Having said that, however, enhancing China’s ‘comprehensive national might’ 综合国力 and prosperity increasingly depends on access to resources, greater volumes of trade and major investment outside China. And, compared to the former party leader Hu Jintao 胡锦涛, Xi is moving quickly to prioritise foreign policy as an essential aspect of his domestic agenda. In October 2013, for example, he convened the first-ever Periphery Diplomacy Work Forum. A year later, in November 2014, he chaired a significant Central Conference on Work Relating to Foreign Affairs, the first since 2006. On both occasions, the Standing Committee of the Party’s Politburo were present for the ‘important speeches’ 重要讲话 [it should go without saying that all of Chairman Xi’s speeches are ‘important’; indeed, to date the three-in-one Chairman’s wisdom is now collectively summed up as his ‘Serial Important Speeches’ 系列重要讲话 — Ed.] made by Xi on the necessity for China to secure its growth by creating a ‘more enabling international environment’.
Fostering a more enabling international environment means trying to modulate the international order so that it better accommodate China’s interlinked economic, political and security interests. In this endeavour, Xi’s major ‘strategic conception’ 战略构想 is the One Belt One Road 一带一路 (1B1R) initiative, consisting of the New Silk Road Economic Belt 新丝绸之路经济带 and the Twenty-first Century Maritime Silk Road 21世纪海上丝绸之路. The Belt and Road are envisioned as extensive networks of Chinese commerce, investment and infrastructure projects extending along the country’s key strategic trade routes west and south. Xi and his colleagues have committed US$40 billion to a Silk Road Fund and created the multinational US$50 billion Asian Infrastructure Investment Bank (AIIB) to finance 1B1R. The overarching aim of these institutions is to align the interests of regional or ‘peripheral countries’ 周边国家 with China’s continued rise.
China wants Australia to be part of the 1B1R. Australia is a regional maritime power that, like China, depends on South China Sea shipping lanes for its commercial lifeblood. In his 17 November ‘important speech’ (中文) to a joint-sitting of the Australian parliament, Xi declared that Oceania was a ‘natural extension’ 自然延伸 of the Twenty-first Century Maritime Silk Road, and he invited Australia to participate in it.
China has also enjoined Australia to become a founding member of the AIIB. This is because Australia is the sixth largest APEC economy and a Western liberal democracy. Australia would add both weight and prestige to China’s proposed regional economic architecture. [The use-by date of China’s invitation is late March 2015 — Ed.]
In these efforts, Australia is, nonetheless, not a major focus of Chinese diplomacy when compared to such ‘great powers’ 大国 as the US and Russia, or in relation to ‘neighbouring countries’ 邻国 that share land or maritime borders with the People’s Republic. Nonetheless, for a country that touts itself as ‘punching above its weight’, Australia is of no minor relevance, indeed it may be of increasing importance as a result of Xi’s elevated focus on a ‘peripheral diplomacy’ 周边外交 in which Australia is regarded as part of China’s ‘greater periphery’ 大周边.
The two-and-a-half years of Xi-style strategic diplomacy is beginning to bear fruit. The Australian government is responding positively to his economic incentives. Despite American pressure not to join the AIIB, Australia looks set to do so in the near future (if not as a founding member, then as a willing participant), and following Xi’s November 2014 visit Trade Minister Andrew Robb said: ‘we will be encouraging Japan and the US to follow suit’. An online report by China’s National Development and Reform Commission published on 9 February 2015 states that Australian diplomats in Beijing have even indicated that Australia wishes to ‘thoroughly participate’ in 1B1R.
Much of this new willingness is credited to Xi’s successful visit to Australia. A People’s Daily editorial acclaimed Xi’s Australia trip as ‘opening up a new situation in greater periphery diplomacy’ that ‘pulled it closer’ to China. It was portrayed as an exemplary success: a Xinhua article said the visit ‘received extensive praise from the local media’ and ‘successfully broadcast the inclusive manner of Chinese diplomacy’; another Xinhua commentary hailed Xi for ‘increasing confidence and dispelling doubts’ about China’s rise; and China’s Foreign Minister Wang Yi 王毅 described it as an ‘interpretation of the Asia-Pacific dream and world dream of common development and prosperity’. [We would note that this is all well and good, and of course in keeping with the auto-laudatory tradition of China’s party-state media, but underlying causes for friction in the relationship remain starkly unaddressed. — Ed.]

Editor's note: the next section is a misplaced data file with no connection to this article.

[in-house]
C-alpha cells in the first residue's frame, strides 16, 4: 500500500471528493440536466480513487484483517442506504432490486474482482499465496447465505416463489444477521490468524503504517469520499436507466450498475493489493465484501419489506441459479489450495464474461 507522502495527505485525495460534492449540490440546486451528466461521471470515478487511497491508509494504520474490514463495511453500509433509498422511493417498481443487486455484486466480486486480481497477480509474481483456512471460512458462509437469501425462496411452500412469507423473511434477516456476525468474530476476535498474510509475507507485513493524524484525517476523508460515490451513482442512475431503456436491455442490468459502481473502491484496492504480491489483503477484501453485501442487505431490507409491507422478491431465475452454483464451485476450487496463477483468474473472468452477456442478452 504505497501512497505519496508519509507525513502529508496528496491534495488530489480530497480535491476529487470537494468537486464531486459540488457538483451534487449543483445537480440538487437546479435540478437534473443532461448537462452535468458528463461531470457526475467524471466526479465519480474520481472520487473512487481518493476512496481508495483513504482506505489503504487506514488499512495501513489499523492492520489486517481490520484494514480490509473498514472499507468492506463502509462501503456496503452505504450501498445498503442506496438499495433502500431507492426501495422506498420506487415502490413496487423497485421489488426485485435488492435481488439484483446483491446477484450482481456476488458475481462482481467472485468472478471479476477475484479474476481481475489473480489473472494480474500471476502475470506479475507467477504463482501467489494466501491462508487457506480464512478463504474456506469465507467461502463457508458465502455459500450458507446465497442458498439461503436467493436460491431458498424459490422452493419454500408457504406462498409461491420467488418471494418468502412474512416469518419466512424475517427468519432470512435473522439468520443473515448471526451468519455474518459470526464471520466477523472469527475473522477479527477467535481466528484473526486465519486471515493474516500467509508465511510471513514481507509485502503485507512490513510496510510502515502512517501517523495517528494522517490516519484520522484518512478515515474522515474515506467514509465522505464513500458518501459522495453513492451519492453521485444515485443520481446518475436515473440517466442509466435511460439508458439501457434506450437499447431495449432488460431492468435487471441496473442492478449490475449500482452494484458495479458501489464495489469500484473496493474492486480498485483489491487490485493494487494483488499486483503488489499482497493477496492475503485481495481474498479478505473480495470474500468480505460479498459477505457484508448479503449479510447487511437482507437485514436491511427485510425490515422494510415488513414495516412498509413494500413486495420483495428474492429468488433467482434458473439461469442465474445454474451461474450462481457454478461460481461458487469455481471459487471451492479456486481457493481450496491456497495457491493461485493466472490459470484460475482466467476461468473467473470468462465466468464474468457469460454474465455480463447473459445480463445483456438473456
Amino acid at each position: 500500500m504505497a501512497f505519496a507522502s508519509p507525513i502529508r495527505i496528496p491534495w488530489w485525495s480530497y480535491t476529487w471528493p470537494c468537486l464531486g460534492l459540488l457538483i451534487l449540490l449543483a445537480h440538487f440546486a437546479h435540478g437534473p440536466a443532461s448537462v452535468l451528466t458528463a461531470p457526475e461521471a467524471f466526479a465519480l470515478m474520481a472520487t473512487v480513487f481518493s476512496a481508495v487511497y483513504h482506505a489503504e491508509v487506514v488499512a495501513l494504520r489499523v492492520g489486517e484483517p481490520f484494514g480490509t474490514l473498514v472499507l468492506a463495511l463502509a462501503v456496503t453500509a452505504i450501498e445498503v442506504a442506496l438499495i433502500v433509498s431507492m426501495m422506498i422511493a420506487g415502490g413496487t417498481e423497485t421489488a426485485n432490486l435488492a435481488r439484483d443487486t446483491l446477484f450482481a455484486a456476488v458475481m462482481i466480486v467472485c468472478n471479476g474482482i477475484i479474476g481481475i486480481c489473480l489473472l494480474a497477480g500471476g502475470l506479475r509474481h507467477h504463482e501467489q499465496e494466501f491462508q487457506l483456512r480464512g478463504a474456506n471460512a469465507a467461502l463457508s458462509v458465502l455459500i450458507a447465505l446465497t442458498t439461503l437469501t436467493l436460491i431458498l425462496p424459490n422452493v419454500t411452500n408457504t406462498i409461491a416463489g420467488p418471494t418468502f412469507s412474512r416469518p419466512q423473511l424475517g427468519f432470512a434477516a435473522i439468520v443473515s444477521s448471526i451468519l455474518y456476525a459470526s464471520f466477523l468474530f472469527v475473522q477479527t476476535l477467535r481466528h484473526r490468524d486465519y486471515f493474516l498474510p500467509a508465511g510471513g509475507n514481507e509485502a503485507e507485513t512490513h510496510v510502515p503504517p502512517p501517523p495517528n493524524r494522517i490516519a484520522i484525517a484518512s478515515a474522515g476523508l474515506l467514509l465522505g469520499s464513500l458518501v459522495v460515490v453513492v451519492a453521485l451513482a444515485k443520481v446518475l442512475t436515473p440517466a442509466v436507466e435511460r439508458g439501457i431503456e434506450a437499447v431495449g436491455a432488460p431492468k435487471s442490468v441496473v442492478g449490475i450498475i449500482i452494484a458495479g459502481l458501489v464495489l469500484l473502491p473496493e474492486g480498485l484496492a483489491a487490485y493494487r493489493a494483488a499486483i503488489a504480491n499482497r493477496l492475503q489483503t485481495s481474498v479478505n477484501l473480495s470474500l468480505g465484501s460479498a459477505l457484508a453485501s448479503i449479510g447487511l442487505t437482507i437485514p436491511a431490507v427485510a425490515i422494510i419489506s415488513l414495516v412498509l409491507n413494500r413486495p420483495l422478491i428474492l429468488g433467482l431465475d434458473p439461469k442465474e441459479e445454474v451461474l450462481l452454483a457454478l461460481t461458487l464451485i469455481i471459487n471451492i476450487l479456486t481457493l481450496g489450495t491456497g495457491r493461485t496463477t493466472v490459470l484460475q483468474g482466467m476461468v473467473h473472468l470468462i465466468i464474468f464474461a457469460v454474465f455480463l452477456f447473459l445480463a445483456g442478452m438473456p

This is the overall context for China’s engagement with Australia and the world.
Strengthening the ‘Four Bonds’ of Australia-China Relations
The Xi administration has clearly outlined its approach to improving Australia-China relations — summarised as strengthening the ‘Four Bonds’ 四个纽带 of mutual trust, economic interests, people-to-people exchange and strategic dialogue.
This formulation is unique to China vis-à-vis Australia; it was originally framed ‘to make Australia-China relations become a model for harmonious interaction and win-win cooperation between countries of different social systems, with different histories and cultures, and at different stages of development’. This means that China recognises the importance of long-term strategic diplomacy with Australia in the context of advancing its wider regional and international relations. It may even indicate that it uses the Australia-China relationship as something of a ‘test case’ for other relationships. Indeed, repeated references to Australia-China relations serving as such a ‘model’ 典范／表率 suggest that China’s present engagement with Australia may inform subsequent foreign policy moves regarding other medium-sized Western countries. The crux of China’s strategy here lies in just how powerful its use of economic incentives can be versus the weight of the historic strategic alliance and shared cultural heritage that Australia enjoys with the US. That the Four Bonds go beyond mere commercial exchange, or the more comfortable and unreflective ‘transactional relationship’ that Australia has generally enjoyed with the People’s Republic in recent times, is evidence that Xi recognises the need for broader approaches to win the favour of Western publics and politicians. China’s leaders have perhaps learnt in Australia that public suspicion of the People’s Republic can be very costly to bilateral economic development — Chinalco’s failed investment in Rio Tinto in 2008-2009, for example, is still recalled with considerable rancour.